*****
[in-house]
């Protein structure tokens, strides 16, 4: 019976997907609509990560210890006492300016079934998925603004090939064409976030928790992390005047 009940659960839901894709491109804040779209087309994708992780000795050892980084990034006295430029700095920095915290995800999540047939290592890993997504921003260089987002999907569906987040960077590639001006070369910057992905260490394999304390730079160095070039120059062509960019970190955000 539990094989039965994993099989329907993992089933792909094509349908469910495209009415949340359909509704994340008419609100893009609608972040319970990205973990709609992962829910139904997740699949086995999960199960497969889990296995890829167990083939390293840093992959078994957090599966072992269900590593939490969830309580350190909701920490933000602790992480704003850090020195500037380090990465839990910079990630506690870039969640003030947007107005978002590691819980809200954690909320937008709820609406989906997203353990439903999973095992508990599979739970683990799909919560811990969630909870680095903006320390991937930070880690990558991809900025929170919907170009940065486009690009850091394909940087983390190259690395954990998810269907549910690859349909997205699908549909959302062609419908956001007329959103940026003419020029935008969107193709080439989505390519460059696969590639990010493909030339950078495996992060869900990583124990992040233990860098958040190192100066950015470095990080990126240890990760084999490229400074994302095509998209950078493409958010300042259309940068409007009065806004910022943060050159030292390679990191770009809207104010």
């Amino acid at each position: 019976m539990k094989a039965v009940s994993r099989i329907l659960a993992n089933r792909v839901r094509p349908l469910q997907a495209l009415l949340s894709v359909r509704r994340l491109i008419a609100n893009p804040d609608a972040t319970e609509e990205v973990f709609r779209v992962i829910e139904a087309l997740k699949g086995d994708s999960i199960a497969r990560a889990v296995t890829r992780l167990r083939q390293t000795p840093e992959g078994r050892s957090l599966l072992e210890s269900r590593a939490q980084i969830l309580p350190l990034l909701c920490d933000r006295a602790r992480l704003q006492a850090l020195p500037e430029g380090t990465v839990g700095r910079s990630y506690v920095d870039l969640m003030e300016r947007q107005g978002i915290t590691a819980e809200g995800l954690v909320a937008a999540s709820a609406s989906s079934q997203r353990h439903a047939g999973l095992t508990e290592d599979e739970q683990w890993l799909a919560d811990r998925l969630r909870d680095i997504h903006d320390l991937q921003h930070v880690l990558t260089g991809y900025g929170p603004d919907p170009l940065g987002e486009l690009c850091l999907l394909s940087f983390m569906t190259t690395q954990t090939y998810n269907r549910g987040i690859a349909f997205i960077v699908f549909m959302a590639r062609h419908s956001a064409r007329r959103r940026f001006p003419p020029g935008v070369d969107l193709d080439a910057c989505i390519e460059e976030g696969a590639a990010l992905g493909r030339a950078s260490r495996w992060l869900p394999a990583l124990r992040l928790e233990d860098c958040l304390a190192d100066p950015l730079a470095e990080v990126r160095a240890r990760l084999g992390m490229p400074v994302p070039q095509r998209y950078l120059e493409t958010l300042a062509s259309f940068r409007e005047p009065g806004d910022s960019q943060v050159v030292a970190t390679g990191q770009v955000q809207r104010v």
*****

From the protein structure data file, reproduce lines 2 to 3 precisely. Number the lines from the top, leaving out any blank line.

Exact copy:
């Protein structure tokens, strides 16, 4: 019976997907609509990560210890006492300016079934998925603004090939064409976030928790992390005047 009940659960839901894709491109804040779209087309994708992780000795050892980084990034006295430029700095920095915290995800999540047939290592890993997504921003260089987002999907569906987040960077590639001006070369910057992905260490394999304390730079160095070039120059062509960019970190955000 539990094989039965994993099989329907993992089933792909094509349908469910495209009415949340359909509704994340008419609100893009609608972040319970990205973990709609992962829910139904997740699949086995999960199960497969889990296995890829167990083939390293840093992959078994957090599966072992269900590593939490969830309580350190909701920490933000602790992480704003850090020195500037380090990465839990910079990630506690870039969640003030947007107005978002590691819980809200954690909320937008709820609406989906997203353990439903999973095992508990599979739970683990799909919560811990969630909870680095903006320390991937930070880690990558991809900025929170919907170009940065486009690009850091394909940087983390190259690395954990998810269907549910690859349909997205699908549909959302062609419908956001007329959103940026003419020029935008969107193709080439989505390519460059696969590639990010493909030339950078495996992060869900990583124990992040233990860098958040190192100066950015470095990080990126240890990760084999490229400074994302095509998209950078493409958010300042259309940068409007009065806004910022943060050159030292390679990191770009809207104010």
């Amino acid at each position: 019976m539990k094989a039965v009940s994993r099989i329907l659960a993992n089933r792909v839901r094509p349908l469910q997907a495209l009415l949340s894709v359909r509704r994340l491109i008419a609100n893009p804040d609608a972040t319970e609509e990205v973990f709609r779209v992962i829910e139904a087309l997740k699949g086995d994708s999960i199960a497969r990560a889990v296995t890829r992780l167990r083939q390293t000795p840093e992959g078994r050892s957090l599966l072992e210890s269900r590593a939490q980084i969830l309580p350190l990034l909701c920490d933000r006295a602790r992480l704003q006492a850090l020195p500037e430029g380090t990465v839990g700095r910079s990630y506690v920095d870039l969640m003030e300016r947007q107005g978002i915290t590691a819980e809200g995800l954690v909320a937008a999540s709820a609406s989906s079934q997203r353990h439903a047939g999973l095992t508990e290592d599979e739970q683990w890993l799909a919560d811990r998925l969630r909870d680095i997504h903006d320390l991937q921003h930070v880690l990558t260089g991809y900025g929170p603004d919907p170009l940065g987002e486009l690009c850091l999907l394909s940087f983390m569906t190259t690395q954990t090939y998810n269907r549910g987040i690859a349909f997205i960077v699908f549909m959302a590639r062609h419908s956001a064409r007329r959103r940026f001006p003419p020029g935008v070369d969107l193709d080439a910057c989505i390519e460059e976030g696969a590639a990010l992905g493909r030339a950078s260490r495996w992060l869900p394999a990583l124990r992040l928790e233990d860098c958040l304390a190192d100066p950015l730079a470095e990080v990126r160095a240890r990760l084999g992390m490229p400074v994302p070039q095509r998209y950078l120059e493409t958010l300042a062509s259309f940068r409007e005047p009065g806004d910022s960019q943060v050159v030292a970190t390679g990191q770009v955000q809207r104010v």